It's Saturday in Marina del Rey's Ballona Lagoon. The tide is low. Coastal fog is just beginning to lift. Great blue herons and snowy egrets are busily hunting breakfast along the lagoon's shore. Small shore birds probe the sand banks and mud flats. A hermit crab rummages through shells looking for a new, larger home. Flying overhead, a brown pelican watches as a bulla snail deposits her spaghetti-like eggs among the lagoon's sargassum, and a green anemone, in search of prey, unfolds seductively like a flower.
Relaxing, exciting, educational, controversial, rare. All these words describe Ballona Lagoon. Never heard of it? Don't feel bad. It's one of Los Angeles' best-kept secrets.
Ballona Lagoon is a rich tidal wetland that flows between Washington Street and the entrance to the Marina del Rey channel. It feeds the Venice canal system. Don't confuse Ballona Lagoon with Ballona Creek or the Ballona Wetlands, both of which lie south of the Marina del Rey channel in Playa del Rey.
A Rich Ecosystem
Although the lagoon is still, and may even appear stagnant in spots, marine experts say 95% of its water is changed daily through fresh inflow through the tidal gates at the lagoon's south end. Due to the daily flushing, pollutants cannot build up, and the oxygenated water supports a rich, easy-to-view ecosystem of marine life. The nearby Marina del Rey marina, by contrast, undergoes a complete change of water only once a week, according to marine biologists, so plant and animal life there is greatly diminished.
To get to Ballona Lagoon, follow the San Diego Freeway (Interstate 405) to the Venice Boulevard/Washington Boulevard exit. Take Washington Boulevard (it laters becomes Washington Street) west toward the ocean. Turn left on Via Marina and follow it for about a mile. It will take you to the lagoon's south end.
There is a public parking lot off of Via Marina just as you pass Via Dolce. There is also metered parking along Via Marina as it skirts the south end of the lagoon, plus some unmetered street parking close by.
In order to see everything the lagoon has to offer, you'll have to get your feet wet, so take an old pair of tennis shoes (those broken seashells can be sharp).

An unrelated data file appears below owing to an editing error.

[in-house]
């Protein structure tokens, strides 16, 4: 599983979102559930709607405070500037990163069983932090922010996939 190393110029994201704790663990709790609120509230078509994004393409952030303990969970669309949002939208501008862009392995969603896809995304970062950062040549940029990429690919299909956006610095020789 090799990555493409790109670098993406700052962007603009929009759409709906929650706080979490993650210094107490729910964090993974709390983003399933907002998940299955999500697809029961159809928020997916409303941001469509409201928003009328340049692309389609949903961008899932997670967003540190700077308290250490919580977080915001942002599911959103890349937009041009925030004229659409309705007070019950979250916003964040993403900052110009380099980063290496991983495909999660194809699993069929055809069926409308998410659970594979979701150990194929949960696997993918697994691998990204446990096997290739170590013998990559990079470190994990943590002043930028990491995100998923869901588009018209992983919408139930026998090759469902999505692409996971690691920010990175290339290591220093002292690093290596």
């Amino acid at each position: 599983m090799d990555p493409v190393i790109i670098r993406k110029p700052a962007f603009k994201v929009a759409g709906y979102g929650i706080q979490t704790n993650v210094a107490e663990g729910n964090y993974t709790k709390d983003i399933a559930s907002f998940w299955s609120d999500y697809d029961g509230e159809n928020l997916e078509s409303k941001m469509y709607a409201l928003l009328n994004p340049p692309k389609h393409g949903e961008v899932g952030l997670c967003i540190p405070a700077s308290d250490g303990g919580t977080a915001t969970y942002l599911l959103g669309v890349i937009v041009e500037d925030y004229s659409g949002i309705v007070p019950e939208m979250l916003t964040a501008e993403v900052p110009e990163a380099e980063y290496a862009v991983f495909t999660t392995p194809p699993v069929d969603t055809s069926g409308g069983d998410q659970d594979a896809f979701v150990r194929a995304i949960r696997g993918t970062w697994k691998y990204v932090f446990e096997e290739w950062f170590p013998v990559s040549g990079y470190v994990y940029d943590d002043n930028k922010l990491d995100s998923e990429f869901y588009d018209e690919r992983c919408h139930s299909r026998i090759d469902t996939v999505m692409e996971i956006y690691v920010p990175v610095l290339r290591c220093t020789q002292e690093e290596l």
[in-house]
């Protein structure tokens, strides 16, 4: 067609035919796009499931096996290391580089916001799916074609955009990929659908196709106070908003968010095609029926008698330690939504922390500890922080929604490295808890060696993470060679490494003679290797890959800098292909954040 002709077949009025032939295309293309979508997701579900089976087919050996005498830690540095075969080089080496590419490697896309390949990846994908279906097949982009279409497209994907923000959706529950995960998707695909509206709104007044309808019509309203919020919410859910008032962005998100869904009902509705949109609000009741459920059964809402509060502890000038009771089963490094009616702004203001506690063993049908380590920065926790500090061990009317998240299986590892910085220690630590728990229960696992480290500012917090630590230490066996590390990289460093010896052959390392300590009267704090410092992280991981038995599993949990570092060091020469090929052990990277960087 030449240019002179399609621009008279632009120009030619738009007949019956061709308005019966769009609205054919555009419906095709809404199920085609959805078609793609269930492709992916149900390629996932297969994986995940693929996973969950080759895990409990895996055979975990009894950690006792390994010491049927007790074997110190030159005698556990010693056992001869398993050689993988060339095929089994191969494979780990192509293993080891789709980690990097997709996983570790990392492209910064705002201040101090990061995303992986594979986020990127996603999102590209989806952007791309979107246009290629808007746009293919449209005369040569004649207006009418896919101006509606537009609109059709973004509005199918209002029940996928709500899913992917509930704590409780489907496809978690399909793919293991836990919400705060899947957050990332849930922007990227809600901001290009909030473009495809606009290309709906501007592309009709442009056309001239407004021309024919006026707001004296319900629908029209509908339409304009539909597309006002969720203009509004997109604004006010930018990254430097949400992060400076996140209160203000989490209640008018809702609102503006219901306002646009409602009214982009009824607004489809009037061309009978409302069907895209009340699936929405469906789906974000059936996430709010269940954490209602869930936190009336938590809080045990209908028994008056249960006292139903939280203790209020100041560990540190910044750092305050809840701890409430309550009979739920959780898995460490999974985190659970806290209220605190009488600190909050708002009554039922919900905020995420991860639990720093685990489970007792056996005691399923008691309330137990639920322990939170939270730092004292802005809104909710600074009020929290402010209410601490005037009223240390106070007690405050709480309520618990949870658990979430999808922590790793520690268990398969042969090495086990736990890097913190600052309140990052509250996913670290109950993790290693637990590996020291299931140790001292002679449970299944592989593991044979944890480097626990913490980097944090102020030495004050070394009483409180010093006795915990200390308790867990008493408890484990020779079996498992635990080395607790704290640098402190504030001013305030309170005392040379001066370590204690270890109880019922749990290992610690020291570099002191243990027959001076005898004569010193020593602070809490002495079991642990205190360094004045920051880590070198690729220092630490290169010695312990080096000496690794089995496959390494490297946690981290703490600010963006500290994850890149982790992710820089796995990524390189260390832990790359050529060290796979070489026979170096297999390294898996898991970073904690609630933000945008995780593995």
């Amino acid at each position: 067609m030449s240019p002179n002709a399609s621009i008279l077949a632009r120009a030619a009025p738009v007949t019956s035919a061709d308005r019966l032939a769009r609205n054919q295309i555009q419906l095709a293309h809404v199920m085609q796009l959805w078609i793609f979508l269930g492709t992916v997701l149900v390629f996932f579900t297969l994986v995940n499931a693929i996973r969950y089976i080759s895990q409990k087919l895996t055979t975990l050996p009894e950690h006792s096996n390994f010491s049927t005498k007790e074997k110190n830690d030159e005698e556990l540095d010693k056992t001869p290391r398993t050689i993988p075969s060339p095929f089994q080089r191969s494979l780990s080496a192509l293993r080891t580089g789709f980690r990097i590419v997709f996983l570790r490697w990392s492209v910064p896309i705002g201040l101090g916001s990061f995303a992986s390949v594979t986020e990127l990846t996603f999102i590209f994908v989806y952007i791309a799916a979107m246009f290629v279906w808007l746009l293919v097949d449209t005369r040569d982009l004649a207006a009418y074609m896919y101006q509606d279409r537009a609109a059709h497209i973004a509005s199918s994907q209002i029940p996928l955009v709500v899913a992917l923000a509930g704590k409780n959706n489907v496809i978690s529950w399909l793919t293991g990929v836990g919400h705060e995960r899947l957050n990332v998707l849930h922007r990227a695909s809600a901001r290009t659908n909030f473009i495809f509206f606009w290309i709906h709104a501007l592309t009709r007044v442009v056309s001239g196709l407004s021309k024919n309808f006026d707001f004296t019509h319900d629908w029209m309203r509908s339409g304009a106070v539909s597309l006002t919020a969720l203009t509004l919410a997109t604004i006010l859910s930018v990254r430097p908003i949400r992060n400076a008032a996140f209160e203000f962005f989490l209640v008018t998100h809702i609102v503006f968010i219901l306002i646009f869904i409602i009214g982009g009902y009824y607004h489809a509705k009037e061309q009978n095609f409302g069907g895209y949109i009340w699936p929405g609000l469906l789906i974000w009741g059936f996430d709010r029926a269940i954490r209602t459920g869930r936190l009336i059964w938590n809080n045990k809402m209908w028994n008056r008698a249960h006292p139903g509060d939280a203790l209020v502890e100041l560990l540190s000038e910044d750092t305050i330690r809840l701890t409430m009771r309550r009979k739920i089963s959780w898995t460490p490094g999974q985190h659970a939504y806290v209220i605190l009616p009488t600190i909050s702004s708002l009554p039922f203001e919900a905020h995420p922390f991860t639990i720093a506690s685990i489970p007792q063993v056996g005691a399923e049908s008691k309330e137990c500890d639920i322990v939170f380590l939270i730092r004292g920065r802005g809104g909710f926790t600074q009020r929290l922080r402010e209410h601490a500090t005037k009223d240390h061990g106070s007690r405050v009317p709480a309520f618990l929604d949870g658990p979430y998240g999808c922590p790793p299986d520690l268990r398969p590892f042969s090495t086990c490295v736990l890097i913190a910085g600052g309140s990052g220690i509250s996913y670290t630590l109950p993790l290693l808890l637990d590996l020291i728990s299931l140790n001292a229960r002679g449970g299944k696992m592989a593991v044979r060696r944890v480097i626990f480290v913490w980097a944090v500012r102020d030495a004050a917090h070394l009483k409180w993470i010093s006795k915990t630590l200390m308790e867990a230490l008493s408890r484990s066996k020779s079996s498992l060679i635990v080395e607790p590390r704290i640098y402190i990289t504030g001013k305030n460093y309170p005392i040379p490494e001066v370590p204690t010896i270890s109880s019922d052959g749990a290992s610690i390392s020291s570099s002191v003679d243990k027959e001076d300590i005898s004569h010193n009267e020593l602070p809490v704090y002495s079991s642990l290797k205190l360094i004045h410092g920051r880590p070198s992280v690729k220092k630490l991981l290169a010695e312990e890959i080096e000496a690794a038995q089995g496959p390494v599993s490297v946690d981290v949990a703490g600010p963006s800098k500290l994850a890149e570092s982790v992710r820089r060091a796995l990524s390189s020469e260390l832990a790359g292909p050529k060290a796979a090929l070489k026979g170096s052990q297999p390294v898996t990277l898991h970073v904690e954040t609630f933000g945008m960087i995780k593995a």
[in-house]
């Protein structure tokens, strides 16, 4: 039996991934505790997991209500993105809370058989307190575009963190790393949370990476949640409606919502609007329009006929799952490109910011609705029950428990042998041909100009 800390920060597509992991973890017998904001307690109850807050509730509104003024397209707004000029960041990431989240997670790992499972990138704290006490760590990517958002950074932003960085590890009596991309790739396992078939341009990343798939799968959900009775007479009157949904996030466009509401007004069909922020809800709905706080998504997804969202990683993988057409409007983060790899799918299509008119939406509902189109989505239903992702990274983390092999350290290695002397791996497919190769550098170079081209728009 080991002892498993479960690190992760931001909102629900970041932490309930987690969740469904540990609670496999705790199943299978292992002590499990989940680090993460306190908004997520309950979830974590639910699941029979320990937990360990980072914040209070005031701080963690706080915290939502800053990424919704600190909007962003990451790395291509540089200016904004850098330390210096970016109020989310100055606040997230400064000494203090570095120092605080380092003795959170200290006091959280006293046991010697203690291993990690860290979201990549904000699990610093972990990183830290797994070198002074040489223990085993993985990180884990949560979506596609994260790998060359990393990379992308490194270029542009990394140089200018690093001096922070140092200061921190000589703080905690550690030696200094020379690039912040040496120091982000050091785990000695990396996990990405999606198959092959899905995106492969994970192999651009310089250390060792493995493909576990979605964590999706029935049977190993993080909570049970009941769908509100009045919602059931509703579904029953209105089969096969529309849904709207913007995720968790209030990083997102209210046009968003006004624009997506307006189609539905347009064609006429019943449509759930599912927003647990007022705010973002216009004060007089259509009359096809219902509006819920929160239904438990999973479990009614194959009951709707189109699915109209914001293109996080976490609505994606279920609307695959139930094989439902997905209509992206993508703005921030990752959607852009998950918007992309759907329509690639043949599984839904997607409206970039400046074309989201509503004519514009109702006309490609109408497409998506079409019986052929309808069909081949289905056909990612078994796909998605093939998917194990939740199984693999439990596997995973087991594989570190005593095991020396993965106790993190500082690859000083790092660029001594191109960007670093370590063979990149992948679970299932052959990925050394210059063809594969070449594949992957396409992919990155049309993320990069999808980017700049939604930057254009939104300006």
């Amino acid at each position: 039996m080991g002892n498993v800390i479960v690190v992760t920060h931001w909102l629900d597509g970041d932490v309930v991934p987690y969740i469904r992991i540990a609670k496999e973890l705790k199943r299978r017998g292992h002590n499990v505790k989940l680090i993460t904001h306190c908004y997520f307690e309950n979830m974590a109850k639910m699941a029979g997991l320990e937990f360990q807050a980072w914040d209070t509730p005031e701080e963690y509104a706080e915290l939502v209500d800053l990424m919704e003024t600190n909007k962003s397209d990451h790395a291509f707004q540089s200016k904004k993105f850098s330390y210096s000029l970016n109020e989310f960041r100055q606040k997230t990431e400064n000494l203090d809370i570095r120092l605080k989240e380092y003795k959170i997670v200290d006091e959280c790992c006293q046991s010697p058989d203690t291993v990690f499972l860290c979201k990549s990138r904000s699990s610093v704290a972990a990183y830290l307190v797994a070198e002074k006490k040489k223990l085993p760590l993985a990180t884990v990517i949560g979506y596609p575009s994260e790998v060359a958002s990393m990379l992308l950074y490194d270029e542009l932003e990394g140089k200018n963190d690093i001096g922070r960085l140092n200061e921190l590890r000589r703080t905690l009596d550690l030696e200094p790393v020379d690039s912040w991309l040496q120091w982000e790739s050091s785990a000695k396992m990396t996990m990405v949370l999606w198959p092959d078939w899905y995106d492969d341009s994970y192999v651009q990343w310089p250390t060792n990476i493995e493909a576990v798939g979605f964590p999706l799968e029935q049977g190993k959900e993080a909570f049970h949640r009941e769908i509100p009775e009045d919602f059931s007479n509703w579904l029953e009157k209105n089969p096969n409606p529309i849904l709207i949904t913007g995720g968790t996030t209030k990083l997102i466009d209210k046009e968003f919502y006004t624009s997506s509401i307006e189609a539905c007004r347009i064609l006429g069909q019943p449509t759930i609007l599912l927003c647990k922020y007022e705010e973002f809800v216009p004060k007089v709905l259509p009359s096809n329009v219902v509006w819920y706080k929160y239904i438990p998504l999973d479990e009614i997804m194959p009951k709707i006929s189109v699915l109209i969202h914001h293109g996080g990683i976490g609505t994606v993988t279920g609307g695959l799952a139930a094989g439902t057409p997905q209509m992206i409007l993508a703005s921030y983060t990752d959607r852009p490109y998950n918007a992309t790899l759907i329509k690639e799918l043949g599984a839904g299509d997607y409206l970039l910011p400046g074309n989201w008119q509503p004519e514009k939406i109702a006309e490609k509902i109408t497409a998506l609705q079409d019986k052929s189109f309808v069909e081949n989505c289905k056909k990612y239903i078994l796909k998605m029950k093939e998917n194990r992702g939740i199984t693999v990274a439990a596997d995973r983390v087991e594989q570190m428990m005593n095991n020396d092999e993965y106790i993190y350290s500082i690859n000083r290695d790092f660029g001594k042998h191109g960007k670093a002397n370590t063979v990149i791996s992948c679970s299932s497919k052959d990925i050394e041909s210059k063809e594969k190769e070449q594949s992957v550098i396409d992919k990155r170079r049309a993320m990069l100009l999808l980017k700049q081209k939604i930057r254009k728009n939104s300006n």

It might be handy to pack a good reference book on marine life. It's always nice to be able to explain to children why and what a particular animal is doing. It might also be handy to have a book on wildflowers and tidal wetland birds.
If you take a net and bucket, remember that marine animals have delicate life systems and will die if left out of their environment. Look at them, then gently put them back where you found them.
The best time to observe marine life is low tide. Check The Times weather section for current information.
The Best Starting Point
The south end of Ballona Lagoon, by the tidal gates at the Marina del Rey entrance channel, is the best place to start. Follow the sandy shoreline north along the east side of the lagoon. Most of the marine life species that live in the lagoon can be found in the first hundred yards here.
On the dry rocks that border the tidal gate are several species of mollusks. Chitons are about an inch long, three-eighths of an inch wide and look like marine fossil specimens. Limpets are slightly larger and resemble a half shell lying flat. These two creatures may look dead but, if you watch closely as you touch their shells, they pull down and tighten their grip on the rocks.
Among the rocks, different species of shore crabs scurry about, scavenging bits of food. Acorn barnacles and volcano barnacles can also be found on the rocks' dry surfaces. These ancient creatures both look like small volcanoes. If you splash water on them and watch the hole at the top, you may see some movement within.
Closer to the waterline you will see the four-inch-long black California mussel, growing in clusters. Also attached to the rocks close to the waterline, you may find some dirt-colored, "brain-looking" shapes about two inches in diameter. These are tunicates that have closed in order to preserve moisture. Tunicates are filter feeders (they suck water in, filter out food particles, then expel the water). If you look along the rocks in the water you will find some tunicates feeding. They have their small mouths open and look like Venetian urns.
Alongside the tunicates in the water, active volcano barnacles fish the currents for plankton with their sticky, feathery pink tongues.
Colonies of Sponges
Colonies of pink and yellow sponges grow where they find a suitable foothold in the lagoon and inside the large tidal-gate pipes at low tide. Along with sponges, you may see some brilliant orange or yellow jelly-like masses of colonial ascidian (marine animals that live in colonies), and from time to time, globular sulfur-colored tunicates.